Mr Loughlln says that he has personally examined the case, and thinks It is Interesting, as proving that the time Is not yet ripe for the return of the scores of thousands of aliens who left the States for Europe when tbe bard times came last jenr. Industrial conditions are Improve lnj!, but the process is gradual. Mr Loughlln'6 mechanic only demands food, ehelter, and clothing, ana will enter Into a legal bond for one year. He smokes, bnt does not drink, and goes to church weekly.

This article text was automatically generated and may include errors. View the full page to see article in its original form.
Permanent link to this item
Bibliographic details
Word Count
1,143

TRANGE STORIES FROM THE AMERICAN PAPERS. Auckland Star, Volume XL, Issue 62, 13 March 1909

  1. New formats

    Papers Past now contains more than just newspapers. Use these links to navigate to other kinds of materials.

  2. Hierarchy

    These links will always show you how deep you are in the collection. Click them to get a broader view of the items you're currently viewing.

  3. Search

    Enter names, places, or other keywords that you're curious about here. We'll look for them in the fulltext of millions of articles.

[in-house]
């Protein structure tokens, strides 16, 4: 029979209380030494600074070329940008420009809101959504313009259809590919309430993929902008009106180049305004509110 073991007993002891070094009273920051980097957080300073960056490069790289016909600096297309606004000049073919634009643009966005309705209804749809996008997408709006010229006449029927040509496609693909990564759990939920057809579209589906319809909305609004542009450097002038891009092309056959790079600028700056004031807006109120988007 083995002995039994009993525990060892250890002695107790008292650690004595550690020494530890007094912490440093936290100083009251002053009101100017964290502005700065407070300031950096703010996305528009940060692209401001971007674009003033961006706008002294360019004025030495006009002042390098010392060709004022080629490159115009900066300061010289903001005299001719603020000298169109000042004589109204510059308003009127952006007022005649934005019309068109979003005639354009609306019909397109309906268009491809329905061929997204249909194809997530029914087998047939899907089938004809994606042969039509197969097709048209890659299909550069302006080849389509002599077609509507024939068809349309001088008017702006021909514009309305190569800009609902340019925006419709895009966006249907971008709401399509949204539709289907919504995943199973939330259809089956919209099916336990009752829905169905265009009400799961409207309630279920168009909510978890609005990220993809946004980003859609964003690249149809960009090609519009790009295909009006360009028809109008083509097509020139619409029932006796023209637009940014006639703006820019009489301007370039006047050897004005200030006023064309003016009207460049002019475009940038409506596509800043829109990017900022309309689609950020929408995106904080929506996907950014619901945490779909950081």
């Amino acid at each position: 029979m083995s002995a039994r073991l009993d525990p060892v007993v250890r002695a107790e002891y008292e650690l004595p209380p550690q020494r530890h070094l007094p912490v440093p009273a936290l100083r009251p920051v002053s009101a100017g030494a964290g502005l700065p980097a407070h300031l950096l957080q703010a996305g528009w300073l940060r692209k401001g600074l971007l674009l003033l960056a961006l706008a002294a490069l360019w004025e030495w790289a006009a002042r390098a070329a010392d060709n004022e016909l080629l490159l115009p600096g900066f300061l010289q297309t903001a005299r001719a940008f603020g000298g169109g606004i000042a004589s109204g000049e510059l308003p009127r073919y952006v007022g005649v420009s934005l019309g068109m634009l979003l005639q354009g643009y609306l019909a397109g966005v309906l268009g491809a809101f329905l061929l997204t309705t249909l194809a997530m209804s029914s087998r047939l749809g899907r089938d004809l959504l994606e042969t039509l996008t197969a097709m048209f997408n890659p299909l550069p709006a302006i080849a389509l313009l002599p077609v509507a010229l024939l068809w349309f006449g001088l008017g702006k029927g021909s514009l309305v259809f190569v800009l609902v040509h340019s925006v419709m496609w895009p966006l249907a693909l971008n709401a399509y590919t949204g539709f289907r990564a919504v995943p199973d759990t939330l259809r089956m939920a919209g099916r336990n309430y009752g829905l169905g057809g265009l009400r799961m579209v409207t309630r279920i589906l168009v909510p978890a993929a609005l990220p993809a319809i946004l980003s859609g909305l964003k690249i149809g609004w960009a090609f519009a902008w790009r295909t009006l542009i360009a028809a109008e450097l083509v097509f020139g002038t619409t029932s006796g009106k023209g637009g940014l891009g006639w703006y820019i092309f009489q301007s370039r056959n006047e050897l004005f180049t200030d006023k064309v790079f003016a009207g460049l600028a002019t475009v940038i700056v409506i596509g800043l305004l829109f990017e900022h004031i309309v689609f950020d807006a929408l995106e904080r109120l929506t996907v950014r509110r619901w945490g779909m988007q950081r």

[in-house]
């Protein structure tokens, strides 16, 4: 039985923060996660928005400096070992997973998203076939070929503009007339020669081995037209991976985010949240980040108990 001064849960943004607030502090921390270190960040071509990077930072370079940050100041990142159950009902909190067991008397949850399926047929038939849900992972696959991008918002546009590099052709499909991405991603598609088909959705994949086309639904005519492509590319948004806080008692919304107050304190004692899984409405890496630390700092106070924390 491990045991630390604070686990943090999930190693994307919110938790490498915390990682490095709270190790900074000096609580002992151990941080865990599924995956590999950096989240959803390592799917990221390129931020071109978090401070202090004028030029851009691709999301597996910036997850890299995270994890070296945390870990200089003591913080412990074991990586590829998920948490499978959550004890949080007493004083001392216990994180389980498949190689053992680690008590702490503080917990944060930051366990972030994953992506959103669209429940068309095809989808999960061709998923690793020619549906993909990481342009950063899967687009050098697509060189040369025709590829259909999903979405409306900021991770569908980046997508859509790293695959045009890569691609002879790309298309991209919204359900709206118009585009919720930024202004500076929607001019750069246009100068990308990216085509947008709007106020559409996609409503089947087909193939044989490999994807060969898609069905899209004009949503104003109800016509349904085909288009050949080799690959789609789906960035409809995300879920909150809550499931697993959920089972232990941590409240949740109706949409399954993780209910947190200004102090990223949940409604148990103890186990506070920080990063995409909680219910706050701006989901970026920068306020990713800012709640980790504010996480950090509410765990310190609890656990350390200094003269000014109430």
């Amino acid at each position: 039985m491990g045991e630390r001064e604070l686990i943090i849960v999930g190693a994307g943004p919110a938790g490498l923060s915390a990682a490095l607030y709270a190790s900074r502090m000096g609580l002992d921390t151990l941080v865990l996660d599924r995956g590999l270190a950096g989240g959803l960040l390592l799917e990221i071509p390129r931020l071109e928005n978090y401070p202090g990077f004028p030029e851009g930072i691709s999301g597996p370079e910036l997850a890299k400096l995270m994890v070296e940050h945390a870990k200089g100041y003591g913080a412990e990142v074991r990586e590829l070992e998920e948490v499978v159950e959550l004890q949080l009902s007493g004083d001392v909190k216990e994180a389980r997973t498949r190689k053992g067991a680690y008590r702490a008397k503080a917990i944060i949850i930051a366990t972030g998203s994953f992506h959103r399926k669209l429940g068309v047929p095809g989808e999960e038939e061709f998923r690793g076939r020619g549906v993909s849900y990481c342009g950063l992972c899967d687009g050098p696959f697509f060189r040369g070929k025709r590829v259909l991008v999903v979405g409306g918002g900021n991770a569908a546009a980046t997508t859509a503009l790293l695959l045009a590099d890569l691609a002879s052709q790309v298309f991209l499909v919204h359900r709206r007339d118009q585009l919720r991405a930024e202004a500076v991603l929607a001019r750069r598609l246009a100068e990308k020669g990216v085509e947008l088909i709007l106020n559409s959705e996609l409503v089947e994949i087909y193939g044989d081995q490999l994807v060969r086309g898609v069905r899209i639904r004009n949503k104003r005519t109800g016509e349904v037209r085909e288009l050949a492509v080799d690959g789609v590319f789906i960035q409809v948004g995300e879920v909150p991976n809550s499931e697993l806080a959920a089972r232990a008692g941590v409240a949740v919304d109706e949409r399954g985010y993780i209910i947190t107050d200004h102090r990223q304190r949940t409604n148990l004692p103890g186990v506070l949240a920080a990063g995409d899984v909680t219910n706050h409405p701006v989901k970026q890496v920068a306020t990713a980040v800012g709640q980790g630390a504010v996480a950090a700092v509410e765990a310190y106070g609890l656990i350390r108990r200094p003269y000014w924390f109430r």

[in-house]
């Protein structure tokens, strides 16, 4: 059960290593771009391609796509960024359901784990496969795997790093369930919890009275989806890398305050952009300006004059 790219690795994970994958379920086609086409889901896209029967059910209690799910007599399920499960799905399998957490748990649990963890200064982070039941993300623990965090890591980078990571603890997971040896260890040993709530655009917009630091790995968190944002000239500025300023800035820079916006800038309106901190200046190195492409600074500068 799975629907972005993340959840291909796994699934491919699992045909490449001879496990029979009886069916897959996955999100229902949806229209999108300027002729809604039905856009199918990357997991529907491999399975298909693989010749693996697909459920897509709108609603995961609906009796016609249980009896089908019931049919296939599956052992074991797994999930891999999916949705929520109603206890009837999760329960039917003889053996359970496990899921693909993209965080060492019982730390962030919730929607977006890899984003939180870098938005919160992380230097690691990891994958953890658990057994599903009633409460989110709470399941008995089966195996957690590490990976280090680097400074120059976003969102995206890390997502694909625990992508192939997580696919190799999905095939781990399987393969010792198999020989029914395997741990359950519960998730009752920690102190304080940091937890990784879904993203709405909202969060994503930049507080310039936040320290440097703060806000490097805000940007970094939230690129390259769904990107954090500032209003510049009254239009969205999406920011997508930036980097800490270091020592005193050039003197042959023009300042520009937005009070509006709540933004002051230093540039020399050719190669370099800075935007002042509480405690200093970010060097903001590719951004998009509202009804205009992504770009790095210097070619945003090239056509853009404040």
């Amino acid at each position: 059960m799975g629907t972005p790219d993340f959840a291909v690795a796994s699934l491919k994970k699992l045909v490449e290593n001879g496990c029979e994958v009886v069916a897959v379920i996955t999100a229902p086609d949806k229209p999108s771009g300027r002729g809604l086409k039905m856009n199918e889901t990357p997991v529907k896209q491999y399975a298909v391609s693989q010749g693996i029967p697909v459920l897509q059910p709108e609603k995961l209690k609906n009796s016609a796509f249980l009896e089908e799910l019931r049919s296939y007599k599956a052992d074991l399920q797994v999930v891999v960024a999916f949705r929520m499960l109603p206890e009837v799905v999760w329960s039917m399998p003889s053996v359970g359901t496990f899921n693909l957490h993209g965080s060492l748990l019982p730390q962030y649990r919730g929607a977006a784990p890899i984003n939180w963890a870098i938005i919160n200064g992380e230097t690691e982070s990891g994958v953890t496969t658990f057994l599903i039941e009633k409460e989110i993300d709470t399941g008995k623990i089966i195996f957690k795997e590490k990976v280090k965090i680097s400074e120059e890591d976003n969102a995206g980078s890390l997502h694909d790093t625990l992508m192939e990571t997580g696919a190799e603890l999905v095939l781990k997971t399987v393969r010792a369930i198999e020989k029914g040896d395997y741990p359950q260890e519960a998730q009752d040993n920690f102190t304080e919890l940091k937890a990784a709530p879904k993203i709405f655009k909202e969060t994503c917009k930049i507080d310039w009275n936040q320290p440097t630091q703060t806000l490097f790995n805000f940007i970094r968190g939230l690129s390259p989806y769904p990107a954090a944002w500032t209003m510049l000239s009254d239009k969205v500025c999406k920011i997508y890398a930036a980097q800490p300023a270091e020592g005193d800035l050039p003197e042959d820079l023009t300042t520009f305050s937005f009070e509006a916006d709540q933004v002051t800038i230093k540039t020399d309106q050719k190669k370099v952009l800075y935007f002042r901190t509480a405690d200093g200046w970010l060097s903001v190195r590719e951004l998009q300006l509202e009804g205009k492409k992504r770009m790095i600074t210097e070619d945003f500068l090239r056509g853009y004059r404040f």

4. Search

    Browsed to an interesting page? Click here to search within the item you're currently viewing, or start a new search.

  5. Search facets

    Use these buttons to limit your searches to particular dates, titles, and more.

  6. View selection

    Switch between images of the original document and text transcriptions and outlines you can cut and paste.

  7. Tools

    Print, save, zoom in and more.

  8. Explore

    If you'd rather just browse through documents, click here to find titles and issues from particular dates and geographic regions.

  9. Need more help?

    The "Help" link will show you different tips for each page on the site, so click here often as you explore the site.

Working